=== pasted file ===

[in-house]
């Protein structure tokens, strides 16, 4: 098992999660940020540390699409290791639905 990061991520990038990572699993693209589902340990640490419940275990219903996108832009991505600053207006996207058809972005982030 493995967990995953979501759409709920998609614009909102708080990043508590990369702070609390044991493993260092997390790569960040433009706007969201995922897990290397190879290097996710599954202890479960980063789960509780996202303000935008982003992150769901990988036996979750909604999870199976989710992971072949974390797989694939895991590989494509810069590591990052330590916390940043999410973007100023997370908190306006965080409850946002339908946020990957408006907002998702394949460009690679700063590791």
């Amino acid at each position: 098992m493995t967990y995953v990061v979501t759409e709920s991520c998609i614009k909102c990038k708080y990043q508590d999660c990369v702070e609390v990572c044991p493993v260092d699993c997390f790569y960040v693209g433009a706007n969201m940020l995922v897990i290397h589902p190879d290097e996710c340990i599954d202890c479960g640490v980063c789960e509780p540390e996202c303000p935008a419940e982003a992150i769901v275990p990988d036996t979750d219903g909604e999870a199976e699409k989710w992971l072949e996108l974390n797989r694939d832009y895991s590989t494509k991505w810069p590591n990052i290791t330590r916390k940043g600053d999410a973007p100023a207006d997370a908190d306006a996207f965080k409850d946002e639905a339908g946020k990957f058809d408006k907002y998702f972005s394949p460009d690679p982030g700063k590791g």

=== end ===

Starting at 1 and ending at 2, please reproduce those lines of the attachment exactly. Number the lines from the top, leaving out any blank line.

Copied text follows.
[in-house]
């Protein structure tokens, strides 16, 4: 098992999660940020540390699409290791639905 990061991520990038990572699993693209589902340990640490419940275990219903996108832009991505600053207006996207058809972005982030 493995967990995953979501759409709920998609614009909102708080990043508590990369702070609390044991493993260092997390790569960040433009706007969201995922897990290397190879290097996710599954202890479960980063789960509780996202303000935008982003992150769901990988036996979750909604999870199976989710992971072949974390797989694939895991590989494509810069590591990052330590916390940043999410973007100023997370908190306006965080409850946002339908946020990957408006907002998702394949460009690679700063590791």